Monday, December 8, 2014

The Bachelor (Plain City Peace #2) by Stephanie Reed

In this sequel to The Bargain, Betsie Troyer is back home in her Amish community where she knows she belongs, free from the confusing Englisher way of life. She and Charley Yoder have made promises to each other, and her life is back on track--until Gerald Sullivan shows up with his young daughter, asking for Betsie's help. He’s on his way to find his estranged wife, and begs Betsie to take young Sheila in. When she agrees, Betsie's carefully planned life is shaken up again. Sheila's newfound faith is troubling to Charley--and his attraction to another girl is beginning to be a problem. But how can Betsie confront him when she is still trying to confront her own feelings about Sheila's brother, Michael? Keeping the peace between the Amish man she's always loved, a twelve-year-old Englisher girl, and a draft-dodging hippie is more than she ever thought she’d have to deal with in her simple, orderly life. Still, Betsie is convinced she can keep things from falling apart completely. Then during her best friend's wedding, tragedy strikes and her world is upended. She has to make a decision: does she love Charley or Michael . . . or is she craving a deeper love that only God can give? The compelling second novel of the Plain City Peace series, The Bachelor deftly weaves together the strands of a solid, simpler time with the turmoil of an era of change, revealing the strengths of both in its powerful narrative.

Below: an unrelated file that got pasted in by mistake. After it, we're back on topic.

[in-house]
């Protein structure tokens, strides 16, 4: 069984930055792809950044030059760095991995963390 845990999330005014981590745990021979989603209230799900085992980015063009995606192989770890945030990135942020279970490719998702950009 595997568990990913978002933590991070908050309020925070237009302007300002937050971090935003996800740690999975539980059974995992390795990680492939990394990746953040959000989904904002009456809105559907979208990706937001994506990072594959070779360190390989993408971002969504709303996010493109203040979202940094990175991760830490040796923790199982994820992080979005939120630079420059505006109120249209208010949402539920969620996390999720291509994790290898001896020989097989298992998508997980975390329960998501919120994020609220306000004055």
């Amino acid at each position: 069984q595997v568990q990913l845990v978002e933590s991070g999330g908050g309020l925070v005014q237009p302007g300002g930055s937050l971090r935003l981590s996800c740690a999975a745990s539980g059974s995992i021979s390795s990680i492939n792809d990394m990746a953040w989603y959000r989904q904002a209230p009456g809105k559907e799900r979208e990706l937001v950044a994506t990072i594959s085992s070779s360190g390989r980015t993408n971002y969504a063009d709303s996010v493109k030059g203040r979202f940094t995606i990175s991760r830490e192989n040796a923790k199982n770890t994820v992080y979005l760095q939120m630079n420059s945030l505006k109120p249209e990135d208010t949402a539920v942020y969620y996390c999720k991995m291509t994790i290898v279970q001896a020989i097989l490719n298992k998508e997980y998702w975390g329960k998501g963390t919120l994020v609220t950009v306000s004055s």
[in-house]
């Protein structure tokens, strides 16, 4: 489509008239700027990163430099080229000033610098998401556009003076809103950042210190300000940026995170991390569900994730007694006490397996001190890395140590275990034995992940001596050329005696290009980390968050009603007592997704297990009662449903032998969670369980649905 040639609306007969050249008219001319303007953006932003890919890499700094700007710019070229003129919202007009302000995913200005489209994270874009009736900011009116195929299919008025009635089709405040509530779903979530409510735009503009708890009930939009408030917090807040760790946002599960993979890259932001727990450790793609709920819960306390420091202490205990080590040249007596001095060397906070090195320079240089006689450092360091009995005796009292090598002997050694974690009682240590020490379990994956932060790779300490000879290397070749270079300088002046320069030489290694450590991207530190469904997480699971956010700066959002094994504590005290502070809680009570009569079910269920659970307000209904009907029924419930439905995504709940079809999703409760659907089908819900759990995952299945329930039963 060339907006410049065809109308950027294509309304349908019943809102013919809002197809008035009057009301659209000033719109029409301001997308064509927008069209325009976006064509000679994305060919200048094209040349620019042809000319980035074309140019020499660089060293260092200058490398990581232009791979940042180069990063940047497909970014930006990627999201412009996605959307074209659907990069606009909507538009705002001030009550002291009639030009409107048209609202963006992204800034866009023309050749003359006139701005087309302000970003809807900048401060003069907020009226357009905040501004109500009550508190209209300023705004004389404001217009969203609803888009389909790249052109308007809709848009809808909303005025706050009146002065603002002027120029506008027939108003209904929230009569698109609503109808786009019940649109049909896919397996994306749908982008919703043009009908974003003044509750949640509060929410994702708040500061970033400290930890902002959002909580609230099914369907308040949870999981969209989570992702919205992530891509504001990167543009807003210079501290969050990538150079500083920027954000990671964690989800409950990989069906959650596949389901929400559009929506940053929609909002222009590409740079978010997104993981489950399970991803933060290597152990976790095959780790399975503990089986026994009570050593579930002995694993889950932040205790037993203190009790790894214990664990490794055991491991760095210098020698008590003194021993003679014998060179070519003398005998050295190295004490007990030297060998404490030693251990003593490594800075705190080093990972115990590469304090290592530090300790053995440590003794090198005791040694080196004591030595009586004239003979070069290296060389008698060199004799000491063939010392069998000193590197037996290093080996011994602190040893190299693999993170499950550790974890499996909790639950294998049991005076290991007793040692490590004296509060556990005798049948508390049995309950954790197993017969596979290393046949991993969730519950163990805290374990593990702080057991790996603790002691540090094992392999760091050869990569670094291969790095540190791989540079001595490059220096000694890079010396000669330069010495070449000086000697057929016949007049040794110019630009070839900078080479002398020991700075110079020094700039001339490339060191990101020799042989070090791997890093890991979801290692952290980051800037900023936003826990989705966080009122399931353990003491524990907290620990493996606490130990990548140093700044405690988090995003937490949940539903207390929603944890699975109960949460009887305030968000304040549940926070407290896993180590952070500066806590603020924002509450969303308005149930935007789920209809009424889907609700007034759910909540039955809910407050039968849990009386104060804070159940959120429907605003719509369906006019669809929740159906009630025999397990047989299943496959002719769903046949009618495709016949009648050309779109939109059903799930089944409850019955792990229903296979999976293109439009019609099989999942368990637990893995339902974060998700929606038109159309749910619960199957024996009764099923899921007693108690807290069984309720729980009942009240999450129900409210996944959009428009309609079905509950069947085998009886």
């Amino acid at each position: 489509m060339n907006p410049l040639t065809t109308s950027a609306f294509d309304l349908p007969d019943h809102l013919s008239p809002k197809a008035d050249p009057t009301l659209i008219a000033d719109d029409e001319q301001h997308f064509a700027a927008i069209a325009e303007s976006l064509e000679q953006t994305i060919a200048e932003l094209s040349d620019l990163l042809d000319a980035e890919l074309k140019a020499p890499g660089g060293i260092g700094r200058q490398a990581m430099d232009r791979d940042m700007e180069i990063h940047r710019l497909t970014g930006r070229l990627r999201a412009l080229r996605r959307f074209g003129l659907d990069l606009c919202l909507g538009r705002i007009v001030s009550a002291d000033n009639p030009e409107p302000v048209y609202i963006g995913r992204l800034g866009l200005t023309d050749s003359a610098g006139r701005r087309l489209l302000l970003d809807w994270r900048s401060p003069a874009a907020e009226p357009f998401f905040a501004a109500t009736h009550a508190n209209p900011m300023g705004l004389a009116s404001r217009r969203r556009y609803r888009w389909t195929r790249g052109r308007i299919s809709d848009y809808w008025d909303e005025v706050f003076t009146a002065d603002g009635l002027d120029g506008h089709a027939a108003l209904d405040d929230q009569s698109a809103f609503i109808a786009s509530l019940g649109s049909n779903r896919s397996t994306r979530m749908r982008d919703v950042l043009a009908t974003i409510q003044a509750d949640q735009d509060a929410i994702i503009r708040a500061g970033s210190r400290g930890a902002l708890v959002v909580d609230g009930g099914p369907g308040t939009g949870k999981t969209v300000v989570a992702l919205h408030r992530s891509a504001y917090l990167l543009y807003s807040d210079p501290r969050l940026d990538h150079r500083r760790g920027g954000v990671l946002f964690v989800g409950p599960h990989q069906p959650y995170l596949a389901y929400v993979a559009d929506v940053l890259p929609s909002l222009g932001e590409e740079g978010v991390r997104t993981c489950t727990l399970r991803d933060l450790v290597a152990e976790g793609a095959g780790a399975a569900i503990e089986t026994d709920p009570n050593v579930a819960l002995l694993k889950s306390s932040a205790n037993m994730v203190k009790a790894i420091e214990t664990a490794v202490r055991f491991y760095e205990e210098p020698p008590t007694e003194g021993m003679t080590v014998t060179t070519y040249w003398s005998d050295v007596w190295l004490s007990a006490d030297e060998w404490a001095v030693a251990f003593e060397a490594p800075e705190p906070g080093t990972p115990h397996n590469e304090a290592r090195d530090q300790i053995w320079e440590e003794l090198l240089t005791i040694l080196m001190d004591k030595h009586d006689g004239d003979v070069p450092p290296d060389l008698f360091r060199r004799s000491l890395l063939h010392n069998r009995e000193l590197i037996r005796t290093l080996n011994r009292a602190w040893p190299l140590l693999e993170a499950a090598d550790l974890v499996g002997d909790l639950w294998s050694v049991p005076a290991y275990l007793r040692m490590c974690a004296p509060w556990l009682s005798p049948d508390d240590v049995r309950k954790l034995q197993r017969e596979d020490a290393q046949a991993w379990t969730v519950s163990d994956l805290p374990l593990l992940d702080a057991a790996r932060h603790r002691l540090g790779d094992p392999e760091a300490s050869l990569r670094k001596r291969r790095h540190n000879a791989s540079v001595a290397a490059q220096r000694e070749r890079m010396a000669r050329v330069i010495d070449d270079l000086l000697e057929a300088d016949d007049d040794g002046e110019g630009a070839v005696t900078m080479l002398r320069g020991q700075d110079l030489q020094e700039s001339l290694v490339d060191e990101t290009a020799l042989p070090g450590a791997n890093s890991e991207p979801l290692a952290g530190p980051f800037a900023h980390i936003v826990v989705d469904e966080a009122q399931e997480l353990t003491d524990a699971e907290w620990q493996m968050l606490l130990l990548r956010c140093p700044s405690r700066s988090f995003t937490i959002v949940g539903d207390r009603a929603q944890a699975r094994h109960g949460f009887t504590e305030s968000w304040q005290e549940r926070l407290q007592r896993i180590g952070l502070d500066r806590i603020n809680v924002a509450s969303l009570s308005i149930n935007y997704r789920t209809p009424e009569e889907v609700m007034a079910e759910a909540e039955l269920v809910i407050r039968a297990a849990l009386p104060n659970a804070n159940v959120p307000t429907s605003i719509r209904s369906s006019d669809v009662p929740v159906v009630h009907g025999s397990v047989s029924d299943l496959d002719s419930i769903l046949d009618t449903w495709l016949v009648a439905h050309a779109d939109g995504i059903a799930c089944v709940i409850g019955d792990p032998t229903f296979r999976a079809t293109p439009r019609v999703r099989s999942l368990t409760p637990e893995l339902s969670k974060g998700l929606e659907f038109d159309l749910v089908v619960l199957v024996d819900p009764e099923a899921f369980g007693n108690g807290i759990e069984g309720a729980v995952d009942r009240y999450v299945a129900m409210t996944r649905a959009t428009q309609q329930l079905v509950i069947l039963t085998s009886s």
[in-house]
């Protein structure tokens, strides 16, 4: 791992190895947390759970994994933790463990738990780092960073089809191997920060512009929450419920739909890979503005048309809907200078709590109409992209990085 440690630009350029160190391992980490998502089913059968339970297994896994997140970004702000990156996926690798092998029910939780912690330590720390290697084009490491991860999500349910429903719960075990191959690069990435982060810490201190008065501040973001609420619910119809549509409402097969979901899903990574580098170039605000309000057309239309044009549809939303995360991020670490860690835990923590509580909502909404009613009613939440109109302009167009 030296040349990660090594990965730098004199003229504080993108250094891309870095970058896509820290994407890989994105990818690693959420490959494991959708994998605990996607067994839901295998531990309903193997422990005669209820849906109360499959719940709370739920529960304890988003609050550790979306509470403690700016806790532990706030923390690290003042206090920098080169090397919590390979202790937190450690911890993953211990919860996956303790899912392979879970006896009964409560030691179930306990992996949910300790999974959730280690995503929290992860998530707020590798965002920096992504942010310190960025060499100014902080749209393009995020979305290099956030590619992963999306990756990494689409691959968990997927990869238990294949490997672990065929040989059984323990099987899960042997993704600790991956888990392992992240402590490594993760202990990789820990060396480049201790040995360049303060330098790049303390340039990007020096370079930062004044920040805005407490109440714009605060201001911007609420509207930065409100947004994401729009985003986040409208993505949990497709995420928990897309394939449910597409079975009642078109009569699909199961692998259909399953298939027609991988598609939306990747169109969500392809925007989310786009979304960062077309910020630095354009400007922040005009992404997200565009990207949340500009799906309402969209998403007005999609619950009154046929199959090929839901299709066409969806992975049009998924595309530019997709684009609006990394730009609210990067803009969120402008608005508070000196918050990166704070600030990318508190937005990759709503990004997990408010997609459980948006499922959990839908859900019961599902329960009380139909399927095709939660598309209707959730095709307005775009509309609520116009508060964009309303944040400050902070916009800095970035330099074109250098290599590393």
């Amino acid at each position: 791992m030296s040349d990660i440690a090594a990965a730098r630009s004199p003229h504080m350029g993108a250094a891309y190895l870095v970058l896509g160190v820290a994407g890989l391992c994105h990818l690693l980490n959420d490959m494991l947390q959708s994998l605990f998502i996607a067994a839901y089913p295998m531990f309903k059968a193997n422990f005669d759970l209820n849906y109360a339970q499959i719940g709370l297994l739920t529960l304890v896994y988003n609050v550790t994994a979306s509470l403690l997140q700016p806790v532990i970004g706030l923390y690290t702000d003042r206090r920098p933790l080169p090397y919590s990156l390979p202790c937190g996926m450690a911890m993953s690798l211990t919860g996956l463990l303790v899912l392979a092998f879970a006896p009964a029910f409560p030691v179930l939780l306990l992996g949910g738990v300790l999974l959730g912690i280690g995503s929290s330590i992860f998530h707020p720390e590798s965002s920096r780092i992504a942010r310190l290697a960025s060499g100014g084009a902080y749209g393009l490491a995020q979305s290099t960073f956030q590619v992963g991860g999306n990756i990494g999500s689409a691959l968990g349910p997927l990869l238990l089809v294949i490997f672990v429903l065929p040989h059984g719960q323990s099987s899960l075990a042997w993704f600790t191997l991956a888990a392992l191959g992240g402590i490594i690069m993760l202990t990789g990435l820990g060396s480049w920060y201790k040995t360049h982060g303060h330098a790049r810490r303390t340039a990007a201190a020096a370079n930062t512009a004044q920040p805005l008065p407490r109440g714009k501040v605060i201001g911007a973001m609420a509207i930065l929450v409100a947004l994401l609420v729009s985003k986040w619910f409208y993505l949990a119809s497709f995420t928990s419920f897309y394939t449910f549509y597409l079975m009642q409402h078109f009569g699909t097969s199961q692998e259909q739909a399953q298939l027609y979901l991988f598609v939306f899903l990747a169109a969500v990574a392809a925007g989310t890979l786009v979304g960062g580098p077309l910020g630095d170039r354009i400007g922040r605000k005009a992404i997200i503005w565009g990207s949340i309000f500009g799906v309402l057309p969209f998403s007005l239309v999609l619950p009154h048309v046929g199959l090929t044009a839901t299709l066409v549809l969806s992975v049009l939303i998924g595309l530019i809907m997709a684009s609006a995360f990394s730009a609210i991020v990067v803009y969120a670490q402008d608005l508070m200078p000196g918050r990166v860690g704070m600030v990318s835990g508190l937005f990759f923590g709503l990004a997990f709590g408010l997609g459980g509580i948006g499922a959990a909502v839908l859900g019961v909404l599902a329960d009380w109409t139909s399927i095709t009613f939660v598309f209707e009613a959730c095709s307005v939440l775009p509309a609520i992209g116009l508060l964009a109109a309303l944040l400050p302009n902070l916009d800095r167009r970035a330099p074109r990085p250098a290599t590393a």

About The Author

During her childhood, Stephanie Reed's family would often pass through Ripley, Ohio, on their way to her grandparents' home. The signs she read there about the Rankin house were what prompted her to write Across the Wide River and The Light Across the River. Stephanie is a Latchkey teacher. She worked for the Dayton (Ohio) Metro Library system for nine years.
Stephanie, her husband, and two children live in Dublin, Ohio.

My Review:

The Batchelor is set in the 1970’s and the setting is a failing Amish Community known as Plain City, and as we are reunited with Betsie, we are reminded that her parents have left her and her and her brother and sister. Through out the story, Betsie is on bended knee prayer her folks will return and give up their ideas of being saved.
The author has provided a lot of information if you haven’t read The Bargain, but it is an awesome book, and I would highly recommend reading it. We met the Sullivan family in The Bargain, and now Betsie is faced with a problem when she is begged to temporarily give Shelia Sullivan, a twelve year old, a home. She does so knowing her Community will not like the Englisher staying in her house. Even her siblings give her a hard time, but Charlie Yoder, who is now coming to court her, is really upset that Shelia is here.
There is more tension when Michael begins writing, and Charlie finds out. Betsie also begins to relive the attack that was made on her while at the Sullivan’s, and you have to wonder if it is Michael or Charlie she fears. I also found Charlie’s mother to be a person I sure would avoid, not a very pleasant personality here, and Betsie better be careful when she marries Charlie.
What an up and down story your about to experience, some chuckles, and some heart ache, come and immerse yourself in this great read. See whom Betsie belongs with!

I received this book through Kregel Publications, and was not required to give a positive review

1 comment:

  1. Thanks, Maureen! I appreciate your kind words. I'm not sure how you got hold of author Ruth Reid's info instead of mine, though! :-)